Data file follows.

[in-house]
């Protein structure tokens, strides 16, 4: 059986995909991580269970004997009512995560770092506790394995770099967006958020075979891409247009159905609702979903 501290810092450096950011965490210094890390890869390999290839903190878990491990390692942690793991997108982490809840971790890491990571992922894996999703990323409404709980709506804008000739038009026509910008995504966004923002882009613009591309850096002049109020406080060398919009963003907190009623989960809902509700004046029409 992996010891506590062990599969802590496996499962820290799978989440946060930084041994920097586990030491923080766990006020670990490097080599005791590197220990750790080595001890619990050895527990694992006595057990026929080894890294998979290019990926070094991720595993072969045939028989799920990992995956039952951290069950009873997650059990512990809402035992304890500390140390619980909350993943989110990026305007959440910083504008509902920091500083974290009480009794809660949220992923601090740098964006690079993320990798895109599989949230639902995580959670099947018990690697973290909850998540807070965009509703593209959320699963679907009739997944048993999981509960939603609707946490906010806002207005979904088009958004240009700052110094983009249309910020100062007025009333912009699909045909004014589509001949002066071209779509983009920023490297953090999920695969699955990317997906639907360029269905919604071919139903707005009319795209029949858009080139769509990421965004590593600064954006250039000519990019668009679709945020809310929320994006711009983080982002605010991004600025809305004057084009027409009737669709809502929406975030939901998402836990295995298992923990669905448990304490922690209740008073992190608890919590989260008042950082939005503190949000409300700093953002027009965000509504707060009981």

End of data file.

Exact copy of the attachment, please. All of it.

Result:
[in-house]
């Protein structure tokens, strides 16, 4: 059986995909991580269970004997009512995560770092506790394995770099967006958020075979891409247009159905609702979903 501290810092450096950011965490210094890390890869390999290839903190878990491990390692942690793991997108982490809840971790890491990571992922894996999703990323409404709980709506804008000739038009026509910008995504966004923002882009613009591309850096002049109020406080060398919009963003907190009623989960809902509700004046029409 992996010891506590062990599969802590496996499962820290799978989440946060930084041994920097586990030491923080766990006020670990490097080599005791590197220990750790080595001890619990050895527990694992006595057990026929080894890294998979290019990926070094991720595993072969045939028989799920990992995956039952951290069950009873997650059990512990809402035992304890500390140390619980909350993943989110990026305007959440910083504008509902920091500083974290009480009794809660949220992923601090740098964006690079993320990798895109599989949230639902995580959670099947018990690697973290909850998540807070965009509703593209959320699963679907009739997944048993999981509960939603609707946490906010806002207005979904088009958004240009700052110094983009249309910020100062007025009333912009699909045909004014589509001949002066071209779509983009920023490297953090999920695969699955990317997906639907360029269905919604071919139903707005009319795209029949858009080139769509990421965004590593600064954006250039000519990019668009679709945020809310929320994006711009983080982002605010991004600025809305004057084009027409009737669709809502929406975030939901998402836990295995298992923990669905448990304490922690209740008073992190608890919590989260008042950082939005503190949000409300700093953002027009965000509504707060009981």